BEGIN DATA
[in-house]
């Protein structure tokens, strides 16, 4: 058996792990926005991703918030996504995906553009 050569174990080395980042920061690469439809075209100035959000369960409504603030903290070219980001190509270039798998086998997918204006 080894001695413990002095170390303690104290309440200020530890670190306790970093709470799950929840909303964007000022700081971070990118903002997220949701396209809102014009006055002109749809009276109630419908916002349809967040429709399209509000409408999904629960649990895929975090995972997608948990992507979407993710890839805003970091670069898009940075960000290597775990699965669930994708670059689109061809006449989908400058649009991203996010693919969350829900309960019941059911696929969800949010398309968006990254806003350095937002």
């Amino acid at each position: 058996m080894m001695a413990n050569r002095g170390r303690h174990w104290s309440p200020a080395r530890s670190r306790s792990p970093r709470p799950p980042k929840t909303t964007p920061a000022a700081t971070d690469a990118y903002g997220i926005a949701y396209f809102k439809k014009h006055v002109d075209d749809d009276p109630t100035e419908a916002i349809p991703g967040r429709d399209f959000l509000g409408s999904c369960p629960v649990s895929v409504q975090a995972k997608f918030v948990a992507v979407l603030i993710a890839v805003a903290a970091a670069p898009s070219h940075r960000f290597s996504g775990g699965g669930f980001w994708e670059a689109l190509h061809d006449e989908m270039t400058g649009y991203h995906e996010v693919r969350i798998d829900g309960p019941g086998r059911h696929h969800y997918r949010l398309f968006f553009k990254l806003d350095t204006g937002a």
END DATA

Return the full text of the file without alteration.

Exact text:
[in-house]
């Protein structure tokens, strides 16, 4: 058996792990926005991703918030996504995906553009 050569174990080395980042920061690469439809075209100035959000369960409504603030903290070219980001190509270039798998086998997918204006 080894001695413990002095170390303690104290309440200020530890670190306790970093709470799950929840909303964007000022700081971070990118903002997220949701396209809102014009006055002109749809009276109630419908916002349809967040429709399209509000409408999904629960649990895929975090995972997608948990992507979407993710890839805003970091670069898009940075960000290597775990699965669930994708670059689109061809006449989908400058649009991203996010693919969350829900309960019941059911696929969800949010398309968006990254806003350095937002």
């Amino acid at each position: 058996m080894m001695a413990n050569r002095g170390r303690h174990w104290s309440p200020a080395r530890s670190r306790s792990p970093r709470p799950p980042k929840t909303t964007p920061a000022a700081t971070d690469a990118y903002g997220i926005a949701y396209f809102k439809k014009h006055v002109d075209d749809d009276p109630t100035e419908a916002i349809p991703g967040r429709d399209f959000l509000g409408s999904c369960p629960v649990s895929v409504q975090a995972k997608f918030v948990a992507v979407l603030i993710a890839v805003a903290a970091a670069p898009s070219h940075r960000f290597s996504g775990g699965g669930f980001w994708e670059a689109l190509h061809d006449e989908m270039t400058g649009y991203h995906e996010v693919r969350i798998d829900g309960p019941g086998r059911h696929h969800y997918r949010l398309f968006f553009k990254l806003d350095t204006g937002a």